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NCJRS Abstract

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NCJ Number: 136682 Find in a Library
Title: Recidivism of Disordered Offenders Who Were Conditionally vs. Unconditionally Released
Journal: Behavioral Sciences and the Law  Volume:10  Issue:1  Dated:(Winter 1992)  Pages:141-148
Author(s): M R Wiedanders
Date Published: 1992
Page Count: 8
Type: Program/Project Evaluation
Format: Article
Language: English
Country: United States of America
Annotation: Post-institutional arrests and State hospitalizations of 191 patients placed on conditional release (CONREP group) were compared to those of 44 patients released from the same California State hospital with no aftercare due to expiration of commitment terms (MAXOUT group).
Abstract: The two groups were not randomly determined, but rather were comparable in demographic characteristics and rates of pre-program arrest. The CONREP group had a significantly lower community-period arrest rate than did the MAXOUT group. Survival rate analyses, using time until arrest and time until revocation as dependent variables, indicate revocations during the first 240 days of community re-entry reduced the potential arrest rate within the CONREP group. Results are discussed in terms of the "criminalization hypothesis" as well as the crime-preventive possibilities of the conditional release mechanism. That revocations were reactive to some of the same kinds of behaviors that resulted in arrest among MAXOUTS is suggested by the "criminalization hypothesis" (Teplin, 1984). For MAXOUT cases to have been involuntarily rehospitalized rather than arrested, they would have to have met the same civil commitment standards as would any private citizen. In California as in many other jurisdictions, these standards have become so stringent and public mental health resources have become so scarce, that mental illness symptoms among the general public have been increasingly dealt with by police arrest rather than by mental health intervention. Conditionally released clients were more likely to have been kept within the mental health treatment system than to have been arrested and subjected to the often inadequate capabilities of most jails to screen and treat mentally ill inmates. 2 figures, 2 tables, and 21 references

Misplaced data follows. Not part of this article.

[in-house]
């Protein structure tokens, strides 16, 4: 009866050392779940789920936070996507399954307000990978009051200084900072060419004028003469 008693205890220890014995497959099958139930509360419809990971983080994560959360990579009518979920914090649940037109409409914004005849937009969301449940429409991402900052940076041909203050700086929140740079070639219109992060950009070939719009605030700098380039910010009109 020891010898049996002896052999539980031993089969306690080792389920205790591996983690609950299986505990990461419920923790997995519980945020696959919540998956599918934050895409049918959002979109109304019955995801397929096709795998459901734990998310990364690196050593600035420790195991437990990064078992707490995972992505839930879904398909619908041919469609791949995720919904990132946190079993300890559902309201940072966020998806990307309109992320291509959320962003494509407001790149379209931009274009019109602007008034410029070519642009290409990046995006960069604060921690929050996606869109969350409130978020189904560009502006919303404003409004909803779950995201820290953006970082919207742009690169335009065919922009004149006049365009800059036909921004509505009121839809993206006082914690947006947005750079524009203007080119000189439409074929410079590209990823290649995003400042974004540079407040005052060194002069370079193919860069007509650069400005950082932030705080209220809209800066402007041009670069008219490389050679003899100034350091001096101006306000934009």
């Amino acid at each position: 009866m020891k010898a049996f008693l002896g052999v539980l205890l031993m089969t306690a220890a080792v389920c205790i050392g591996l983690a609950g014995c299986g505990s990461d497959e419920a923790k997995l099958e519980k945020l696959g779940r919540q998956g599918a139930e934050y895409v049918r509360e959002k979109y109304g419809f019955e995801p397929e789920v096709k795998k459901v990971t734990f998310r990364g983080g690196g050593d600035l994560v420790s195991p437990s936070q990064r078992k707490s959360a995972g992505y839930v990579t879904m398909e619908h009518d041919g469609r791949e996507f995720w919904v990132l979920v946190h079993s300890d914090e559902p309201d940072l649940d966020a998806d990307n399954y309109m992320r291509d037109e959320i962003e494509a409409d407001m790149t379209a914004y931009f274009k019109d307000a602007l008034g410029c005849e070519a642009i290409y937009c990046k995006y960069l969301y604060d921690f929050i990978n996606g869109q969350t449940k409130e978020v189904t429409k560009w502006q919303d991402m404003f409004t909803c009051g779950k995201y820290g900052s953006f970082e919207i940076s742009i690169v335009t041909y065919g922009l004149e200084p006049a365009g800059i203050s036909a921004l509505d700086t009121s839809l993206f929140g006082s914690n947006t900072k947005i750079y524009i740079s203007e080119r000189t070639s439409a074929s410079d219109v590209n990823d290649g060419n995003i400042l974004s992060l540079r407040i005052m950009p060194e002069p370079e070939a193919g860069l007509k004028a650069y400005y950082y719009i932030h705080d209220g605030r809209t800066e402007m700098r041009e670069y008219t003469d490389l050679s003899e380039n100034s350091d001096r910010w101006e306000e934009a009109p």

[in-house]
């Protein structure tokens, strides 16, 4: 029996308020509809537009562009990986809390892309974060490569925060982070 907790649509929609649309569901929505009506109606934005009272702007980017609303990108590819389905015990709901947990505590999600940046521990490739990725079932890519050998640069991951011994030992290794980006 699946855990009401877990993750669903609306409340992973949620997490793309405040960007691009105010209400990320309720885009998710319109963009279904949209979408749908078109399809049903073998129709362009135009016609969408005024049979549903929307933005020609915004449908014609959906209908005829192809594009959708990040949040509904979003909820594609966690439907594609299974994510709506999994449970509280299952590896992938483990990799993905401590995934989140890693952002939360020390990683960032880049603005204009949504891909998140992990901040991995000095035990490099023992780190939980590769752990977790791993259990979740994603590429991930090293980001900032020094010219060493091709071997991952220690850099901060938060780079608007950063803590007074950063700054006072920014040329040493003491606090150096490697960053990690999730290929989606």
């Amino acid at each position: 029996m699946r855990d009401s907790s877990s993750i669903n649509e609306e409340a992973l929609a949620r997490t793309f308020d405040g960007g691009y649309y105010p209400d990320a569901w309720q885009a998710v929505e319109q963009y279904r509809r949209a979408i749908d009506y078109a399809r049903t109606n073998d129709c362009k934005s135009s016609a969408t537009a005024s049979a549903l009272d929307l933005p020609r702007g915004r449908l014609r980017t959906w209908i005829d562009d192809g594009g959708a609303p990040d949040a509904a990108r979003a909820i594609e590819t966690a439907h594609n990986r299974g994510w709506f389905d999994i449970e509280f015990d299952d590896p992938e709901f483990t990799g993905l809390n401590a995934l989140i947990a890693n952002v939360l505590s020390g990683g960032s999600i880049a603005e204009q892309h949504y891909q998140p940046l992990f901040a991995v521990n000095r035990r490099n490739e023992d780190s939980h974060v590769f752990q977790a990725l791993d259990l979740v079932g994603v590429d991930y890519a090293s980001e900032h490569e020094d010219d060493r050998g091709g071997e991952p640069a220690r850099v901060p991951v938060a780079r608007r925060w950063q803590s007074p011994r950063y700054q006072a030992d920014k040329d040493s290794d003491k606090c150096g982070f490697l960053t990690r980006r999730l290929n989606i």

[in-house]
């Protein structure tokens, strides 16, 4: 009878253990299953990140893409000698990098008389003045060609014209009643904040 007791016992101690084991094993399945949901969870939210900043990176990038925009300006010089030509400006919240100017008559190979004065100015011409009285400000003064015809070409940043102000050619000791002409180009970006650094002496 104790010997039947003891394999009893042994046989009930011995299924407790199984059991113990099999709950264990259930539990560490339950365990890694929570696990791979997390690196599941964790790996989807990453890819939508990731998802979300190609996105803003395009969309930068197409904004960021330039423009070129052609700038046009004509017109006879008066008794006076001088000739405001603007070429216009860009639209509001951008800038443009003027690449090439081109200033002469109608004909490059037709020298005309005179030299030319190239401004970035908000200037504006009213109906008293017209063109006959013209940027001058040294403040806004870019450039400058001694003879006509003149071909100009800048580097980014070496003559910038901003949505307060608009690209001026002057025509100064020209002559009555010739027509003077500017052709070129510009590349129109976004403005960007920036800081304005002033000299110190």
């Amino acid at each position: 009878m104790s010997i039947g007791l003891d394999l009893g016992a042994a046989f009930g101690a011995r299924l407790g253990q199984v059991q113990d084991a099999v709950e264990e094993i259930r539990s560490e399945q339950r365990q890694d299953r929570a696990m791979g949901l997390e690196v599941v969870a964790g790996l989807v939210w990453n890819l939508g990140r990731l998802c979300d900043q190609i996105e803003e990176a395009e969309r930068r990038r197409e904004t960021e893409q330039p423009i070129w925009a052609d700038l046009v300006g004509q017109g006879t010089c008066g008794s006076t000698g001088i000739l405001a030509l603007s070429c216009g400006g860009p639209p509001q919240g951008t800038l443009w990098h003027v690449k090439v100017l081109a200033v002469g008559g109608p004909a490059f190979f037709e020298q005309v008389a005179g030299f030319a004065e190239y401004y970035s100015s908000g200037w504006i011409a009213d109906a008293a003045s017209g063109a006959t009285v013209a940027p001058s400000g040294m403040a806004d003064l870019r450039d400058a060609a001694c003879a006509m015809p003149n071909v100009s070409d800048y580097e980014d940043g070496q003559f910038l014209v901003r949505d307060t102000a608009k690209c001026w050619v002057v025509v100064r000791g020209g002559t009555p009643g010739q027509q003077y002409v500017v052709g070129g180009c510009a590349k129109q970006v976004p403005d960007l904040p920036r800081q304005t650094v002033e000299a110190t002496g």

Main Term(s): Post-release programs
Index Term(s): Mentally ill offenders; Recidivism
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